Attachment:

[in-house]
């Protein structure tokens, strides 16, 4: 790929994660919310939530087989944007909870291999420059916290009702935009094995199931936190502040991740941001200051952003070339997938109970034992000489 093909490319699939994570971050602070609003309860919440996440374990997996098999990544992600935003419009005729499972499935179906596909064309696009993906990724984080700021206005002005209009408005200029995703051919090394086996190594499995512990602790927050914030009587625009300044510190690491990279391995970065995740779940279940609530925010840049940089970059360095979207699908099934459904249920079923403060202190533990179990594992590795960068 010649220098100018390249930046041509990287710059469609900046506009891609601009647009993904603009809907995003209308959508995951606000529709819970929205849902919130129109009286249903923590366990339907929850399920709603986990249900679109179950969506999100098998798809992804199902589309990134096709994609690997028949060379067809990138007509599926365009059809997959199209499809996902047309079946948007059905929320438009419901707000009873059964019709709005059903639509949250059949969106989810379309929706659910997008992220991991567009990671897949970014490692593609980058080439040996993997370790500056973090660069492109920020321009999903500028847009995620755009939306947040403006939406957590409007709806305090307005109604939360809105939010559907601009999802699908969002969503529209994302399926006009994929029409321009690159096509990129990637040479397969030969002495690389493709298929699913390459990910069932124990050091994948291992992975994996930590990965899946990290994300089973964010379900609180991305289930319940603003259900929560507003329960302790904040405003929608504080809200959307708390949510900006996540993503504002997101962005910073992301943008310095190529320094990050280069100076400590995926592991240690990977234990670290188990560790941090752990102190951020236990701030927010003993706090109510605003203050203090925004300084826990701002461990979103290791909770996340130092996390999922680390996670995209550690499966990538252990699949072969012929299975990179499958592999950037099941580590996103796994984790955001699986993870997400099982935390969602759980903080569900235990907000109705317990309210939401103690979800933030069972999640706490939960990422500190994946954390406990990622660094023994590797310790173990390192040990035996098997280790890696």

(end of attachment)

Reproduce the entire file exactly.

[in-house]
């Protein structure tokens, strides 16, 4: 790929994660919310939530087989944007909870291999420059916290009702935009094995199931936190502040991740941001200051952003070339997938109970034992000489 093909490319699939994570971050602070609003309860919440996440374990997996098999990544992600935003419009005729499972499935179906596909064309696009993906990724984080700021206005002005209009408005200029995703051919090394086996190594499995512990602790927050914030009587625009300044510190690491990279391995970065995740779940279940609530925010840049940089970059360095979207699908099934459904249920079923403060202190533990179990594992590795960068 010649220098100018390249930046041509990287710059469609900046506009891609601009647009993904603009809907995003209308959508995951606000529709819970929205849902919130129109009286249903923590366990339907929850399920709603986990249900679109179950969506999100098998798809992804199902589309990134096709994609690997028949060379067809990138007509599926365009059809997959199209499809996902047309079946948007059905929320438009419901707000009873059964019709709005059903639509949250059949969106989810379309929706659910997008992220991991567009990671897949970014490692593609980058080439040996993997370790500056973090660069492109920020321009999903500028847009995620755009939306947040403006939406957590409007709806305090307005109604939360809105939010559907601009999802699908969002969503529209994302399926006009994929029409321009690159096509990129990637040479397969030969002495690389493709298929699913390459990910069932124990050091994948291992992975994996930590990965899946990290994300089973964010379900609180991305289930319940603003259900929560507003329960302790904040405003929608504080809200959307708390949510900006996540993503504002997101962005910073992301943008310095190529320094990050280069100076400590995926592991240690990977234990670290188990560790941090752990102190951020236990701030927010003993706090109510605003203050203090925004300084826990701002461990979103290791909770996340130092996390999922680390996670995209550690499966990538252990699949072969012929299975990179499958592999950037099941580590996103796994984790955001699986993870997400099982935390969602759980903080569900235990907000109705317990309210939401103690979800933030069972999640706490939960990422500190994946954390406990990622660094023994590797310790173990390192040990035996098997280790890696």